The ballot for voters has only two simple questions:
1) Shall GAVIN NEWSOM be recalled (removed) from the office of governor?
2) If the governor is recalled, who do you want to replace him?
If 50 percent or more of the voters vote “yes” on the first question, the recall is successful and Gov. Newsom will be removed from office. The replacement candidate who gets the most votes is elected for the remainder of the term of office (through Jan. 2, 2023).
If the majority of the voters vote “no” on the first question, Gov. Newsom will remain in office.
Mike, who arrived at a poll station in Arcadia, California, in the early morning of Sept. 4, said he believes Newsom’s policies are the root cause of the worsening situation in California.
“I hope we can get some fair and conservative changes,” he told The Epoch Times, “The cost of living here is ridiculous.”
Mike also noted that the homelessness problem and safety in the local area are both deteriorating. “Absolutely it starts with the governor—his laxed approach to the no-bail system, the people that he’s choosing,” he said. “I don’t know what their progressive agenda is, but it’s definitely not working from the start; it’s only going to spiral into something worse.”
Rhonda Lynn, who is against the various restrictive policies the governor implemented during the pandemic, also wants to recall Gov. Newsom.
“I believe that Gavin Newsom needs to be recalled. He put a lot of ‘Mom-and-pop’ out of business, while the big companies who kept remaining in business made a huge profit,” she said. “And now you’ve got a lot of people who cannot work and have no money, because of him.”
Some other voters hope Newsom will stay. One of them, who chose to remain anonymous, told The Epoch Times that he believes many accusations against Newsom are false.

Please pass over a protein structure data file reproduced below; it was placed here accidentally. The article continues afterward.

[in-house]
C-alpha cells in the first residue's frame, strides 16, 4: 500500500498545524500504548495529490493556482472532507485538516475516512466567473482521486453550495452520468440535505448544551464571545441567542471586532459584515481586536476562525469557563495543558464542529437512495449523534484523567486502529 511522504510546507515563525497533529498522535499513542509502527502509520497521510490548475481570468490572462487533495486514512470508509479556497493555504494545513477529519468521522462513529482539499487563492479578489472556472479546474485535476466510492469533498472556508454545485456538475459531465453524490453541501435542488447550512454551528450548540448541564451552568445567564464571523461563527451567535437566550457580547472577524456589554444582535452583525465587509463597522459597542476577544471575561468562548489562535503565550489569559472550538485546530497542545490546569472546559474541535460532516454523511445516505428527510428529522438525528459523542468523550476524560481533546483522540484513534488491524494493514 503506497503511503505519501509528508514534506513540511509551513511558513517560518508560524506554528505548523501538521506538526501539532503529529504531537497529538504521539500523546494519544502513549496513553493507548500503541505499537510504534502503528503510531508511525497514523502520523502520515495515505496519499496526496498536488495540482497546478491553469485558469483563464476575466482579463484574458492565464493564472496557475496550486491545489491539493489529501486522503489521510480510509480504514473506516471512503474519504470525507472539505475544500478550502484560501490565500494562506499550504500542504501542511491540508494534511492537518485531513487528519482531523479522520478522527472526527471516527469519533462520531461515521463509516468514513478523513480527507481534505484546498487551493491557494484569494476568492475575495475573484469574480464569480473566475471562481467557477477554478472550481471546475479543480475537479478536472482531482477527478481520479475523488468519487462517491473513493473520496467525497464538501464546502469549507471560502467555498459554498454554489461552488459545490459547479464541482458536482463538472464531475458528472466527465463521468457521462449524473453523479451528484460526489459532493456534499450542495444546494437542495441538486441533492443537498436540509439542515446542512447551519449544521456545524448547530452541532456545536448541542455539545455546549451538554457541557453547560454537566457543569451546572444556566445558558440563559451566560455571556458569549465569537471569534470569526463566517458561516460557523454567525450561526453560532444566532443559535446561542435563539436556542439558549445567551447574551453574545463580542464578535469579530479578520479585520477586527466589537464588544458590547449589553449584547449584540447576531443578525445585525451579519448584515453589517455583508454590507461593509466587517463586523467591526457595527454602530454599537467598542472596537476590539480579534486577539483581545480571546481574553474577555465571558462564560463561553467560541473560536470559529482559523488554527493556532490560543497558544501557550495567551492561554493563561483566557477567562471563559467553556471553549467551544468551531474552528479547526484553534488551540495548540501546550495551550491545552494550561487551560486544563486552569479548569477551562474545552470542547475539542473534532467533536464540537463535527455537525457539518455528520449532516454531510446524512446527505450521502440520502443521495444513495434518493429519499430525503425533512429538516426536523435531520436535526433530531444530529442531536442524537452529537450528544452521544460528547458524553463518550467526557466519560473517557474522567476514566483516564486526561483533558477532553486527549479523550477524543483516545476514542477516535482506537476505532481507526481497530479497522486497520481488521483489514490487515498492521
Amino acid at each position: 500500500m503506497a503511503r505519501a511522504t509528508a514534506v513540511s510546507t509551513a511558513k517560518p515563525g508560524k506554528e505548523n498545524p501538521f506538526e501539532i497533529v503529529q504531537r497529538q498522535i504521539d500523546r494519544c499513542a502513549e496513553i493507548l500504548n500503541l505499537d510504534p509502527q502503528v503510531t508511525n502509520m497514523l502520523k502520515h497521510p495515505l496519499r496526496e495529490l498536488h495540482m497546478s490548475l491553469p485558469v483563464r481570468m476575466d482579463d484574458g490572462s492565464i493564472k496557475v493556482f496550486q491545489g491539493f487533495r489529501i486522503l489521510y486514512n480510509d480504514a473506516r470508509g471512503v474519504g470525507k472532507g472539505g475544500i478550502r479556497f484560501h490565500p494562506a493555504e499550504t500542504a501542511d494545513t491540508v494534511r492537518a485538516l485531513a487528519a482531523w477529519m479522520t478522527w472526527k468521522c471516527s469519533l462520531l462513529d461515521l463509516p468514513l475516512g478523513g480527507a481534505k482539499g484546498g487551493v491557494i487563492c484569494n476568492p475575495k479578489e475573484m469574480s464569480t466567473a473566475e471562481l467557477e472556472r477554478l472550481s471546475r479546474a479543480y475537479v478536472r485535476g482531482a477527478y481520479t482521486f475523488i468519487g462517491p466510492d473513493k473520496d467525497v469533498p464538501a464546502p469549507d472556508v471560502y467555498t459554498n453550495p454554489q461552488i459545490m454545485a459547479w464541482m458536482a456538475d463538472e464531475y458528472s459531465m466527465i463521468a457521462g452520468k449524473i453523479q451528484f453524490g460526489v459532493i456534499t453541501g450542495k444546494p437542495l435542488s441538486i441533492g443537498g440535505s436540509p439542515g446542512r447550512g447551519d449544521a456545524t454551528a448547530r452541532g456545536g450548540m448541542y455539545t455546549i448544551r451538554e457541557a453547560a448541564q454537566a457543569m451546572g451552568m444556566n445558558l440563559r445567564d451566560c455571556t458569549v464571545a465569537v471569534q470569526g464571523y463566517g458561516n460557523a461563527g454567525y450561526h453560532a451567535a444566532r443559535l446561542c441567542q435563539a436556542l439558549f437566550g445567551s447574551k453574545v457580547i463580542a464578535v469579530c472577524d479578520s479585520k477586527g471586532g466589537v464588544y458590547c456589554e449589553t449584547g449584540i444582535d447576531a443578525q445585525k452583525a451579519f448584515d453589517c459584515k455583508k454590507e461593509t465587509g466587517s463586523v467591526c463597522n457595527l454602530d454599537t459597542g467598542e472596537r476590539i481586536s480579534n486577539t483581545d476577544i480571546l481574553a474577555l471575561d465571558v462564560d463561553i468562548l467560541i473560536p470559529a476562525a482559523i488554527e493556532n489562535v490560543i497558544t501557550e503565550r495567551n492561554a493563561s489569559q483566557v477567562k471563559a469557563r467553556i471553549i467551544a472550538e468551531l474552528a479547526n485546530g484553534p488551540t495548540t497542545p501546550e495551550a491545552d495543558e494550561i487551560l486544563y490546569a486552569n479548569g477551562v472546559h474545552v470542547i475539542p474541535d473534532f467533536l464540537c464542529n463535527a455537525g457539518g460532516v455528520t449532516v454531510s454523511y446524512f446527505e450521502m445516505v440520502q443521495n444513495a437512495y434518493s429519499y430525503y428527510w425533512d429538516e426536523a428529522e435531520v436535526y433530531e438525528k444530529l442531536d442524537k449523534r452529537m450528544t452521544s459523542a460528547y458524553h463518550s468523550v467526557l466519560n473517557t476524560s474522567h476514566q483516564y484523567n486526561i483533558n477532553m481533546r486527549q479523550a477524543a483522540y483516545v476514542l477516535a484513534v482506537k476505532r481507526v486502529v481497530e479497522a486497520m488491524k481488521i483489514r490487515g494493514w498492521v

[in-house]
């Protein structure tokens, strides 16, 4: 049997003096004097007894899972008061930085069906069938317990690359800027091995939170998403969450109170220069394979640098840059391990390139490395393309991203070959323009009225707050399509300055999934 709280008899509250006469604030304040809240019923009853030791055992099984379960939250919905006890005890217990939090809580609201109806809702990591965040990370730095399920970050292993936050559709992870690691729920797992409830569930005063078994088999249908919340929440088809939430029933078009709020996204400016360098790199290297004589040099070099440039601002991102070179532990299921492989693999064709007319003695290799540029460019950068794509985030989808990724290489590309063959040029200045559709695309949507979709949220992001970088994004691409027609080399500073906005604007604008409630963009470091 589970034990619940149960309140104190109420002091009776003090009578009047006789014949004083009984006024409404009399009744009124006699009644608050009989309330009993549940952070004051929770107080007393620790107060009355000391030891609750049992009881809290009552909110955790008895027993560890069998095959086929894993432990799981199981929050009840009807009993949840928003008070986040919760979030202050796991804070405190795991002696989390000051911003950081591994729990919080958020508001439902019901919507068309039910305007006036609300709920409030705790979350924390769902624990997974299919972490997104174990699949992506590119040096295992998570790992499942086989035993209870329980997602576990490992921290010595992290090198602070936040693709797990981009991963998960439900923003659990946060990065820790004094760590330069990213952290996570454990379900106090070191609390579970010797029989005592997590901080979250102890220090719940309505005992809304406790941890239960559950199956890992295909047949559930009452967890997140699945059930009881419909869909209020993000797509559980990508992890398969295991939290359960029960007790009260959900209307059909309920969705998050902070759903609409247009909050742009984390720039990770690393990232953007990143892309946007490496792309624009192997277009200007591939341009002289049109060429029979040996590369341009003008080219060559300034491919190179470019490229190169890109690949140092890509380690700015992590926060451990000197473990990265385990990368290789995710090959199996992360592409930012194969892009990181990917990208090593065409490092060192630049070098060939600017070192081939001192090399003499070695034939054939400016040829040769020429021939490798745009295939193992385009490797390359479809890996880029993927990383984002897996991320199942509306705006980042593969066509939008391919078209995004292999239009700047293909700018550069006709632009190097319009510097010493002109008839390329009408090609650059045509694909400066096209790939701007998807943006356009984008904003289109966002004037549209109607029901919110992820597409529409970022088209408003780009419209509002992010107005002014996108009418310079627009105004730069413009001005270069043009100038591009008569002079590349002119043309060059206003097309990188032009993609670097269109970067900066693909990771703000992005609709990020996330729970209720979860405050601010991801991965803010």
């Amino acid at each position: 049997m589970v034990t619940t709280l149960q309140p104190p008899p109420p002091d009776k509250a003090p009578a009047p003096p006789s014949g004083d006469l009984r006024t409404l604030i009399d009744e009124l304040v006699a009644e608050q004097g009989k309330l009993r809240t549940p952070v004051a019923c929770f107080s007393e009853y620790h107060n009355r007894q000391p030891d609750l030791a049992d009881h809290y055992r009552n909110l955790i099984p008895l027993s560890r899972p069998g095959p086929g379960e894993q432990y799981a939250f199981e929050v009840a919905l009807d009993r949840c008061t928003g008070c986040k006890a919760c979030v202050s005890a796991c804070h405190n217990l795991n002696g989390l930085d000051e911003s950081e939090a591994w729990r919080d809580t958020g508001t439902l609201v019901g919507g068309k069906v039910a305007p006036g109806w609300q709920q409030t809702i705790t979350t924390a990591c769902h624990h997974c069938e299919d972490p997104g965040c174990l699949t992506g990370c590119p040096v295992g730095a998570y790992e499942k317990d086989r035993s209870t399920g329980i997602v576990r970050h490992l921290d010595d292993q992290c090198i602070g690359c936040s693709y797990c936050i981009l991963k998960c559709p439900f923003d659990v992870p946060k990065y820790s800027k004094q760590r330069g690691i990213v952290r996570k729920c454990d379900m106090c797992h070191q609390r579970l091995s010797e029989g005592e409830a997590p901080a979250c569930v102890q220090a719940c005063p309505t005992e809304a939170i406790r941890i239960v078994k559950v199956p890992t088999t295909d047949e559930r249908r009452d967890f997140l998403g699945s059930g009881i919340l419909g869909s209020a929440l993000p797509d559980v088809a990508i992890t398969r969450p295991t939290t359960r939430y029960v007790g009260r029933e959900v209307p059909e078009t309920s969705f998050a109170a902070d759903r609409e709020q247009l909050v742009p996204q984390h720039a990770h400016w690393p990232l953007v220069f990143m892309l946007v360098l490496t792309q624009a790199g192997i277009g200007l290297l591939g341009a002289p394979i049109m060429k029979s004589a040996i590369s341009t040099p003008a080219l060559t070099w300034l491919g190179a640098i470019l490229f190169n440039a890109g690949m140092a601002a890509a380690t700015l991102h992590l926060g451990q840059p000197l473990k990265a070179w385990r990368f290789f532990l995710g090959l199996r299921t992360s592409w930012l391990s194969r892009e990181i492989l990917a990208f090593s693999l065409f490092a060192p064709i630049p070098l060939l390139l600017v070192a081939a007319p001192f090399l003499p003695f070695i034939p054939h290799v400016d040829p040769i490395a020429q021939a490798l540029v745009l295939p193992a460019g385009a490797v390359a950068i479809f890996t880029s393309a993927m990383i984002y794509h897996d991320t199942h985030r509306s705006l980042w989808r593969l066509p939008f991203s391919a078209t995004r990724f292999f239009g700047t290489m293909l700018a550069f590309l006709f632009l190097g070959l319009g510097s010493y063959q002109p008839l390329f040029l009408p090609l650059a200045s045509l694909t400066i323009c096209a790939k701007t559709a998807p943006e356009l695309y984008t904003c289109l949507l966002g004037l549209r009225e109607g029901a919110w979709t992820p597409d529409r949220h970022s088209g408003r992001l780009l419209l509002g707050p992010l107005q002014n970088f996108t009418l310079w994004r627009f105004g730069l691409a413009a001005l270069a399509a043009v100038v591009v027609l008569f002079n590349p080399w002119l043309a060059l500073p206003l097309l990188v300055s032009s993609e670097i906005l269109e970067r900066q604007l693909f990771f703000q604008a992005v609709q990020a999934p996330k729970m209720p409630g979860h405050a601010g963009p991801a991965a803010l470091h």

Some Californians started the “Recall Newsom” petition as a grassroots campaign in June last year. Many residents signed the recall petition because they opposed Newsom’s lockdown policies in response to the CCP (Chinese Communist Party) virus outbreak (commonly known as the novel coronavirus), which included early release of 76,000 prison inmates.
California Secretary of State Shirley N. Weber announced on June 23 that with more than 1.7 million signatures collected—surpassing the 1.5 million threshold—the recall would move forward.
This is the second time a recall has been triggered in California. Previously, Democratic governor Gray Davis was recalled in 2003 and replaced by Republican Arnold Schwarzenegger.
The California Secretary of State’s Office stated that every voter in California will receive a mailed ballot for this special election.
Besides the vote-by-mail option, voters can cast their votes in person at a polling place. Fifteen counties in California opened early voting centers on Sept. 4.